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Margo O’Byrne / Left Unsaid

 

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Margo’s book was quoted from, and her story highlighted in the Senate speech delivered by Senator Rachel Siewert (watch on youtube) http://www.youtube.com/watch?v=jho8WAg0kcs

 and in the House of Representatives speech delivered by the Member for Fremantle, Melissa Parke.  

 

 

Hi Margo,

 Have just finished your most extraordinary book I want to congratulate you on your
literary achievement. It is a compelling account, brilliantly told to both prompt readers
to ask and listen and marvel at the human spirit. Your reliving and documenting of
traumas and nightmares of powerless children must have been both extraordinarily painful
but also healing for both you and Micko.


 It is an indication of your strength of character to overcome those who have betrayed you
and from that violence find the compassion and an ethics to build you life on.  It is a
testimony to and respect for the strength of love between you and your brother and those
fortunate to be embraced by your generous heart.  This book itself is evidence of your
'power to overcome'.


 But one of the most interesting things I think your book does for me is it tells of the
complexities of the daughter/mother relationship,  and how the hurt is so hard to
reconcile. Beautiful written and excellently structured narrative with Margaret and
Michael/ Margo and Micko working well to manage both time periods.
A truly wonderful achievement Margo.


Julie

 

Melissa Parke MP Federal Member for Fremantle

http://www.melissaparke.com.au/Speeches/house-debates-national-apology-to-the-forgotten-australians-and-former-child-migrants-161109.html

House Debates - National Apology to the Forgotten Australians and Former Child Migrants (16/11/09)

  Another Fremantle constituent, Margaret or ‘Margo' O'Byrne, who is here in parliament today with her husband, Eitan, has also written a book called Left Unsaid, recently launched by Queensland Premier Anna Bligh, which documents her and her brother Michael's experiences in Queensland institutions after they were taken from their mother. The flawed nature of the system under which children were institutionalised was highlighted in the Brisbane Children's Court decision in which the judge found Ms O'Byrne, then aged 12, and her brother, aged 11, guilty of the charge of being neglected children.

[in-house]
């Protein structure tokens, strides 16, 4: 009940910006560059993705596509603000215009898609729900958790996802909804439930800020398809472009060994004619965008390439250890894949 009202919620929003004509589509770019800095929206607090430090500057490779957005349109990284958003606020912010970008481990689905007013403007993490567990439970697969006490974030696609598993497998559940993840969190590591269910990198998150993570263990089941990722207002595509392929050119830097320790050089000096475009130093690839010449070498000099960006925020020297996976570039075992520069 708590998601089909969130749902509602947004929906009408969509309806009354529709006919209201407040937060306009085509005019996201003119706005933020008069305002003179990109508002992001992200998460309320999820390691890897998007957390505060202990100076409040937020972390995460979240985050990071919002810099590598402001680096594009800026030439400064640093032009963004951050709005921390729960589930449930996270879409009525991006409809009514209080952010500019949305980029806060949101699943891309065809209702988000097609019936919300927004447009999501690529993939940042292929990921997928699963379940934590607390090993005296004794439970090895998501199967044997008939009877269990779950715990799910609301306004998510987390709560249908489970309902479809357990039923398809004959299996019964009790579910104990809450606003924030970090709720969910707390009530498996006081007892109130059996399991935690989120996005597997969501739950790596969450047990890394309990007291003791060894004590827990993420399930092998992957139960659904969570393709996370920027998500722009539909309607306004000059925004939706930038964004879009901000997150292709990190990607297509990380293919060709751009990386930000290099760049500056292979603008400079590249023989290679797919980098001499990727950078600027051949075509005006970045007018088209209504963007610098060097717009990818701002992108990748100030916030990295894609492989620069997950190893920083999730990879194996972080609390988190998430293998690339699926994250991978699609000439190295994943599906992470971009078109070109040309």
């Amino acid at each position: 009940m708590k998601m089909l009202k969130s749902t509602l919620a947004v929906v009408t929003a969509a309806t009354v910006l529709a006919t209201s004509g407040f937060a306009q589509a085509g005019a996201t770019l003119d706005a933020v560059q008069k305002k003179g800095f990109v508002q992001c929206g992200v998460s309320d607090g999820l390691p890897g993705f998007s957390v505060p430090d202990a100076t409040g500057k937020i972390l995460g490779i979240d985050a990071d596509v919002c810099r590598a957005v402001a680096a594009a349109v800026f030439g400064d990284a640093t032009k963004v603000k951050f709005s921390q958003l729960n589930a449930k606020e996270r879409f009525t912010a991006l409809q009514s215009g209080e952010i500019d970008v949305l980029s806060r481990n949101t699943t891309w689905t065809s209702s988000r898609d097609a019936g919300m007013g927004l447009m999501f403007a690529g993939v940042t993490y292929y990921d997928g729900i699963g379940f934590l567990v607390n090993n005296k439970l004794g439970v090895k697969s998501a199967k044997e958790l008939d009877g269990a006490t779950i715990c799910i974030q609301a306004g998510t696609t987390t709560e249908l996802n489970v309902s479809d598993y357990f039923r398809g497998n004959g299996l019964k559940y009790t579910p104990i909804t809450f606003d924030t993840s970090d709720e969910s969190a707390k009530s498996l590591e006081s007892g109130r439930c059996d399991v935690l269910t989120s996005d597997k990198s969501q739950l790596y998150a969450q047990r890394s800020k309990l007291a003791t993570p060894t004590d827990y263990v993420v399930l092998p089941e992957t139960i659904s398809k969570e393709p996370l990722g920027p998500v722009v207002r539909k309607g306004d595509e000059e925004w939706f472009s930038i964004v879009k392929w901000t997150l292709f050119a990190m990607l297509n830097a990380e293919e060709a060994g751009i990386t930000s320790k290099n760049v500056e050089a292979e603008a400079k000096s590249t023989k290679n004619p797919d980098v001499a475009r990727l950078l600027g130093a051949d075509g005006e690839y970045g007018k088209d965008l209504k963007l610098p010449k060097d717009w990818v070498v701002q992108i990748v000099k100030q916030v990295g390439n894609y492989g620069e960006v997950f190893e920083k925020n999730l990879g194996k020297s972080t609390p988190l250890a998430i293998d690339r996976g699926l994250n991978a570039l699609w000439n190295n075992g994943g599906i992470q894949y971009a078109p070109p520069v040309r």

Like Mr Humphreys, Ms O'Byrne found the process of writing a book cathartic. It is humbling to see that after all that Ms O'Byrne and her brother suffered through neglect and poverty; through the suicide of their father and the alcoholism of their mother; through the cruel, brutal treatment they had at the hands of the nuns and priests charged with their care, that both Ms O'Byrne and her brother have determined that they will not be the lifelong victims of their treatment. They have adopted the attitude that you can get bitter or you can get better, and their strength of spirit in outshining the damage done to them is something I acknowledge and celebrate today. Ms O'Byrne is now an accomplished facilitator within the Fremantle area.

Book Review:   Clan Newsletter No 56 February 2010, page 28

Left Unsaid by Margo O’Byrne (South Beach Publications, 2009)

 

This is a powerful story of how Margo and her brother Micko survived a shocking childhood. A suicidal father, an alcoholic mother, neglect, poverty, children’s court, orphanage (St Vincent’s Nudgee), abuse by religious staff. Much will be familiar to Clannies, but it is beautifully written and provides fresh insights. Despite all that, the story has a happy ending because of the unshakeable will of the two children to stay together and their resilience in the face of many setbacks. Margo and Micko eventually thrive as adults, even after being confronted by the awful truth of their parents’ separate and joint tragedies.

‘You can get bitter or you can get better, it’s your choice’ the book says. But, as you read, you find there’s more to it than simple choice. Margo concludes that ‘The challenge is to be at peace with our memories. Writing this story is a way of transforming Micko’s and my past form something that was a tangled and confused know of shadows and secrets into a story about part of our lives.’ She encourages others to write their stories too. An inspirational book. Highly recommended reading.

 

Reviewed by Frank Golding

Insight Magazine January 2010

 

 

 

 

From Aus Lit: http://www.austlit.edu.au/run?ex=ShowDirectoryEvent&tid=2CI

When Jean, a 63 year old alcoholic, disappears from her suburban home, her daughter Margo assumes responsibility. That's how it's always been. As a child, she dragged her mother home from pubs, cared for her younger brother Michael (Micko) and became a little adult. Forced again into a pressured situation, Margo is overwhelmed by a flood of childhood memories and struggles with her everyday life while paying attention to a powerful, untold story from deep within.

 

From Ubud Flicker follow the link

http://www.flickr.com/photos/ubudwritersfest/4118529729/in/set-72157622396928295/

 

Margo O’Byrne / Left Unsaid

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